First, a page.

Nathan Oxley

Nathan Oxley

Impact, Communications and Engagement Officer

Nathan contributes to the impact, communications and engagement work of the STEPS Centre. He is also a web editor for the Future Agricultures Consortium. He has worked for a specialist communications agency on sustainable development, and as a web editor for a national charity in the UK.

  • Storify: The Politics of Green Transformations book launch

    Published on 25 February 2015


    We’ve captured some of the lively debate at the Politics of Green Transformations book launch in the Storify below, featuring tweets, images & links to further commentary on the book.

  • Live video stream: ‘India’s Risks’ book launch

    Published on 19 February 2015

    You can watch a live video stream of the launch of the book ‘India’s Risks: Democratizing the Management of Threats to Environment, Health and Values’. The video starts at 6.30pm India time (GMT + 5.30).

    The launch will feature contributions from Professor M V Rajeev Gowda, Honorable Member of Parliament and Prof Ian Scoones, STEPS Centre Director, and is being held at the British Council in Delhi.

    Live streamed video coverage is below:


  • Is it time to refocus the Water-Energy-Food nexus?

    Published on 9 February 2015

    Protest by citizens affected by a large scale dam project

    The water-energy-food nexus is the ‘new kid on the block’ in development thinking since 2008, and is a key concept within the UN post-2015 development agenda. The current framing of the nexus, however, needs to refocus onto the big issues of inequality and local access rights to resources, according to a new Special Issue of Water Alternatives.

    In the Special Issue, leading researchers propose a new framing of the nexus which puts the question of control and access to resources at its heart. The issue is edited by members of the STEPS project on dams, securitization, risks and the nexus.


  • Adrian Smith interviewed on Spanish radio about innovation, technology & society

    Published on 5 February 2015

    Adrian Smith, convenor of our Grassroots Innovation research, was recently interviewed on Spanish radio about the role that technology plays in social relations.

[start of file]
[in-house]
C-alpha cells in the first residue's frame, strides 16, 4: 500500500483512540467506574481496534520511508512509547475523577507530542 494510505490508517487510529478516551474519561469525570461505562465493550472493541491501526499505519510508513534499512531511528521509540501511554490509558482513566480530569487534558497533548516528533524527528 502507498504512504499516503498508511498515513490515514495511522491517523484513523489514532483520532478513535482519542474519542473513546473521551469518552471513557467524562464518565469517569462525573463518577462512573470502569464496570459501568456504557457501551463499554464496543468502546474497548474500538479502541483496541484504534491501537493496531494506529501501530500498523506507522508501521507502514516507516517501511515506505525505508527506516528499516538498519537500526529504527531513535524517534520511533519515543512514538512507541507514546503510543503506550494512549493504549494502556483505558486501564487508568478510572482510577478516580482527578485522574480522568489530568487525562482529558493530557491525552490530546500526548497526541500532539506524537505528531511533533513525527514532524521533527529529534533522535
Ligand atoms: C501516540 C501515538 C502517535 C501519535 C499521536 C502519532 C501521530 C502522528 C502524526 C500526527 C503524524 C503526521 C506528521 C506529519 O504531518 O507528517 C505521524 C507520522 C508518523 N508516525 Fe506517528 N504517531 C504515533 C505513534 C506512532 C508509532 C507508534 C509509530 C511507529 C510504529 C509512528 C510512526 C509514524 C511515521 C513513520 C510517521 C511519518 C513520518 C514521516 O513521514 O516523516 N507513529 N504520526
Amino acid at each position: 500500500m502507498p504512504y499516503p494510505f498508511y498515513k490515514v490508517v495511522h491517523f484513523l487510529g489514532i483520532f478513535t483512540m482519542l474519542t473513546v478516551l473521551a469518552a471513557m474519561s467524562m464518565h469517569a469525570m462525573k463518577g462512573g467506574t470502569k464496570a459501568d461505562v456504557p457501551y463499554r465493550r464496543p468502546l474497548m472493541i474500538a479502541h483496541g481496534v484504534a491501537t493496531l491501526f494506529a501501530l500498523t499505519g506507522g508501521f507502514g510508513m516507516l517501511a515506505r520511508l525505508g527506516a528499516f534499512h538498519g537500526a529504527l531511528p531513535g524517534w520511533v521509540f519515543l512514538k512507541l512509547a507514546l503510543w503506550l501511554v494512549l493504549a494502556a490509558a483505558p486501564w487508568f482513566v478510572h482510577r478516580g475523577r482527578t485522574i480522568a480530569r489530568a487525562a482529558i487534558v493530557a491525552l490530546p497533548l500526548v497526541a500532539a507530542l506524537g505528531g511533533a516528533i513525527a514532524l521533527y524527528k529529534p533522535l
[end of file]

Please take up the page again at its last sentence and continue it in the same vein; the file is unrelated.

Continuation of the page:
In the interview, for the Spanish station Radio 3, Adrian discussed different types of basic innovations, such as those taking place in agroecology and eco-construction, and how they form part of a broader vision that might lead to significant changes to achieve a more sustainable economy.

    To listen to the interview (in Spanish), visit the itdUPM website or download the MP3 file directly (5 minutes, 4.2MB).

    Find out more

    See the project Grassroots innovation: historical and comparative perspectives for more on this topic.


  • Anne Glover speaks out on scientific advice in Brussels

    Published on

    Prof Anne Glover, former Chief Scientific Adviser to the President of the European Commission, has written a revealing article on the Guardian’s ‘Political Science’ blog about her three years in the post. The article reveals her successes, as well as some of the difficulties and suspicions she faced in a new post within the large and complex Commission. The CSA post has not been renewed by the new President, although the motivations for this are unclear.

    Back in 2013, Prof Glover gave a public lecture as part of our symposium on scientific advice, expertise and politics.

    You can watch a video of her lecture “What is the right balance between respecting evidence and living in the real world?” below:

    If you can’t see the embedded video, here’s the YouTube link.

  • Call for contributions: Contested Agronomy 2016

    Published on

    A call for contributions has been issued for the conference “Contested Agronomy: Cases, Dynamics & Implications” in February 2016.

    Contested Agronomy 2016 is a conference about the battlefields in agricultural research, past and present.

    The organisers are inviting abstracts (from individuals), proposals for panels (up to four people + chair), and expressions of interest in attending from non-presenters. The deadline is 30 April 2015.

    Application is by online form on the conference website.

    Date and venue

    23 – 25 February 2016
    Institute of Development Studies
    University of Sussex, UK
    Fee: £150 (a limited number of grants are available for participants based in developing countries)


    The book Contested Agronomy: Agricultural Research in a Changing World, published in 2012, outlined a new ‘political agronomy’ approach.